5 Simpsons Episodes That Made Me Cry

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5 Simpsons Episodes That Made Me Cry

5 Simpsons Episodes That Made Me Cry
I recently penned an article about children’s movies powerful enough to make men cry, and it turned out to be one of the more successful, if depressing, things I’ve written. So, when Dando asked me to front up with a Simpsons article, I decided the only way forward was to grab a bottle of Sailor Jerry’s, knock back a few shots, and get introspective.
Here are 5 Simpsons episodes that have made me cry, or at the very least choke up with emotion. For all that the show has become, there was a time when it packed as much of an emotional punch as it did laughs. It did so with such a brilliant balancing act, that you could watch these episodes 20 times before it hit you. They aren’t all sad moments, in fact, many of them are incredibly uplifting. So, grab a Kleenex and a drink of your choosing and join me on this voyage.
1. Lisa’s Substitute
Trust my favourite actor of all time to deliver my favourite animated performance of all time. Here, Dustin Hoffman (credited as Sam Etic) plays Mr. Bergstrom, although you may know him as Mr. Nerdstrom or Mr. Boogerstrom. In Season 2 of The Simpsons, the writers were starting to figure out exactly who Lisa was and all that troubled her, and in this episode they gifted her a release by the way of an adult who finally recognised her talent and could challenge her to go further. Mr. Bergstrom believed in Lisa, and it was the first time she ever saw a bright future for herself, so when he had to leave for another school it was crushing. Like a forlorn ex-lover, she follows him to the train station, desperate to say anything that can make him stay. It’s then that he teaches her the greatest lesson of all, and it fits onto a scrap of paper. “You are Lisa Simpson.”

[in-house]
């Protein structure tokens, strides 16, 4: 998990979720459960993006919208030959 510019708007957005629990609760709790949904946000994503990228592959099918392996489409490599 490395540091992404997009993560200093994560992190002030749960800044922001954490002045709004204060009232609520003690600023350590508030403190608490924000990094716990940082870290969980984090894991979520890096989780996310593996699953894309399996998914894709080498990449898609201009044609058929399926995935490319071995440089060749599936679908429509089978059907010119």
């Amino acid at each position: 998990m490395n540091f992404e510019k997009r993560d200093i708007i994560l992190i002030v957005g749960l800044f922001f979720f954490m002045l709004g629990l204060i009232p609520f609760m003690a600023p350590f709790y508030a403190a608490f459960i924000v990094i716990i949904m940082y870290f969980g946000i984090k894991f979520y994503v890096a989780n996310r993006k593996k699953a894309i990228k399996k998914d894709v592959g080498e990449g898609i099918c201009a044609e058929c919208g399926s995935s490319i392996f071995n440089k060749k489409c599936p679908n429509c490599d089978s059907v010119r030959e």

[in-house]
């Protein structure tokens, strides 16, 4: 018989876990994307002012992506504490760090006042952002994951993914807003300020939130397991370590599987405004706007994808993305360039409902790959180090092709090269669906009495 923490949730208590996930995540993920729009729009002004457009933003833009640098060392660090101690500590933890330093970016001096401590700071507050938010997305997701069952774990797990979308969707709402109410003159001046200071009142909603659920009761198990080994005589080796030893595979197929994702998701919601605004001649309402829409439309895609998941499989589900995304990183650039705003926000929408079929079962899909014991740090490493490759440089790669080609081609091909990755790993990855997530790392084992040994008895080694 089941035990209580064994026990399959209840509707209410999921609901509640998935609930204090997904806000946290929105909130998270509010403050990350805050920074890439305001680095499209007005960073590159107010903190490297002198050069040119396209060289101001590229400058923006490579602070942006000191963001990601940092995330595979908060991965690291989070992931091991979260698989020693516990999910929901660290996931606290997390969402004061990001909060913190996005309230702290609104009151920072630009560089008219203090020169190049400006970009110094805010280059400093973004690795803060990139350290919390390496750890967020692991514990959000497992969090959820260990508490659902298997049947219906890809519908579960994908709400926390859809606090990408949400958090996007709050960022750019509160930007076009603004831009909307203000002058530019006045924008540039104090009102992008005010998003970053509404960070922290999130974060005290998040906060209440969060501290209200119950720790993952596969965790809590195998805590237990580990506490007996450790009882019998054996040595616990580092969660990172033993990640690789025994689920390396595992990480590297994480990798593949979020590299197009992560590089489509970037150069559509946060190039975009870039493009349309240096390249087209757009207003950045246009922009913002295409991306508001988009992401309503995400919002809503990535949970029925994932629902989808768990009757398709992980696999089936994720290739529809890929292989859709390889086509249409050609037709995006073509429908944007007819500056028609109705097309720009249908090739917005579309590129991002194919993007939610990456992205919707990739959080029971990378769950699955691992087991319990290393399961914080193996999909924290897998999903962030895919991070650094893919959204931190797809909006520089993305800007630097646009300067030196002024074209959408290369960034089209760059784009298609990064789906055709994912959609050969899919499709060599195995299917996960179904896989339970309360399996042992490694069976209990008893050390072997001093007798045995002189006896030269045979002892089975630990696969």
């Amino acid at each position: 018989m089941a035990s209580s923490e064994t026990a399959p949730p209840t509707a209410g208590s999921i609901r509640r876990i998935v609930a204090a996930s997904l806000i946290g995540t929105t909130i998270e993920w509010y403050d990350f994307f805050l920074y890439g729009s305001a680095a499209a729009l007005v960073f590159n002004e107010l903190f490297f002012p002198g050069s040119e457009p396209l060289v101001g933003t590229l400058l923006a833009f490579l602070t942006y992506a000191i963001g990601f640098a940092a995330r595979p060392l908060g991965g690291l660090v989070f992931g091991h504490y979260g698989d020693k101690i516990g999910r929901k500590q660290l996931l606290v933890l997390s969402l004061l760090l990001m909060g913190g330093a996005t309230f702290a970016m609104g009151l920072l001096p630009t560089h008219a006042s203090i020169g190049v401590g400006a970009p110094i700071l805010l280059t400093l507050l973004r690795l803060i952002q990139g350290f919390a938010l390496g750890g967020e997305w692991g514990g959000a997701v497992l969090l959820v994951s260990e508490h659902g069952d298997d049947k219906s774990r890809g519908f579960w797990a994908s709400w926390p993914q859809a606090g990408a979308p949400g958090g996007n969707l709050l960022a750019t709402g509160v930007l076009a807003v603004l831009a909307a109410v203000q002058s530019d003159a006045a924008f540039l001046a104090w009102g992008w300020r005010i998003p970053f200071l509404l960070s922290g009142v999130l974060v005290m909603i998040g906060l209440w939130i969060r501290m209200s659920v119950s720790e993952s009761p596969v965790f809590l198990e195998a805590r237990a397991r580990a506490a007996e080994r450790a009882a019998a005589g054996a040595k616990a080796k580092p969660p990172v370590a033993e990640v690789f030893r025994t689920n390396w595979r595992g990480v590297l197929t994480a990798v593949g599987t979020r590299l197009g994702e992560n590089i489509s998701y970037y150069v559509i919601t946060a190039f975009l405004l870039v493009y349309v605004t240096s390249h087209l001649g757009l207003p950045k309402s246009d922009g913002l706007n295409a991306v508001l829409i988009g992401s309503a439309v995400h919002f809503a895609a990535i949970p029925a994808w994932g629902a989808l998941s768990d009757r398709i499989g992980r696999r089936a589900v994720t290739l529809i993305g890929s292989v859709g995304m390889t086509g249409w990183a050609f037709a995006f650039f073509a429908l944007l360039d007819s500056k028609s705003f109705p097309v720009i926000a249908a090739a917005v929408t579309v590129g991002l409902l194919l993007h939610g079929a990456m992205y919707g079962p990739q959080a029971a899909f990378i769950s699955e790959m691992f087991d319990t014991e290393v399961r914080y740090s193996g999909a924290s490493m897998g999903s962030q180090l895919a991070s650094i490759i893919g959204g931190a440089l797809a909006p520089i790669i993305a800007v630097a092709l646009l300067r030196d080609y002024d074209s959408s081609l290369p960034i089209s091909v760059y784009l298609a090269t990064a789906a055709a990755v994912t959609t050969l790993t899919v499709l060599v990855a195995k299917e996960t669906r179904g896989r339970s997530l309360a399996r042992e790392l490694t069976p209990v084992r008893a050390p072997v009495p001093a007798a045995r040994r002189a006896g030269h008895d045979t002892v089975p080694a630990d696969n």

2. Moaning Lisa
Even earlier in the show’s run we see Lisa experiencing a crippling depression that she can’t explain. The episode substitutes early laughs to spend enough time investing the audience in Lisa’s pain. Marge and Homer do their best, but if their little girl doesn’t know why she’s sad, how could her parents possibly know how to cheer her up? Marge, calling on her own Mother’s advice, tells Lisa that the best way forward is to swallow those feelings until you don’t feel them anymore. The idea that faking a smile will make everything OK is a startlingly 1950’s one, but it’s the moment Marge realises her folly that tugs heartstrings. After dropping Lisa off at school and watching her fake happiness, she becomes enraged at the reality of her little girl sacrificing her own feelings for the comfort of others. She rips her back into the car, and delivers a hell of a speech that anybody who’s ever felt like they were carrying a burden can appreciate: “Always be yourself. If you want to be sad, honey, be sad. We’ll ride it out with you. And when you get finished feeling sad, we’ll still be there. From now on, let me do the smiling for both of us.”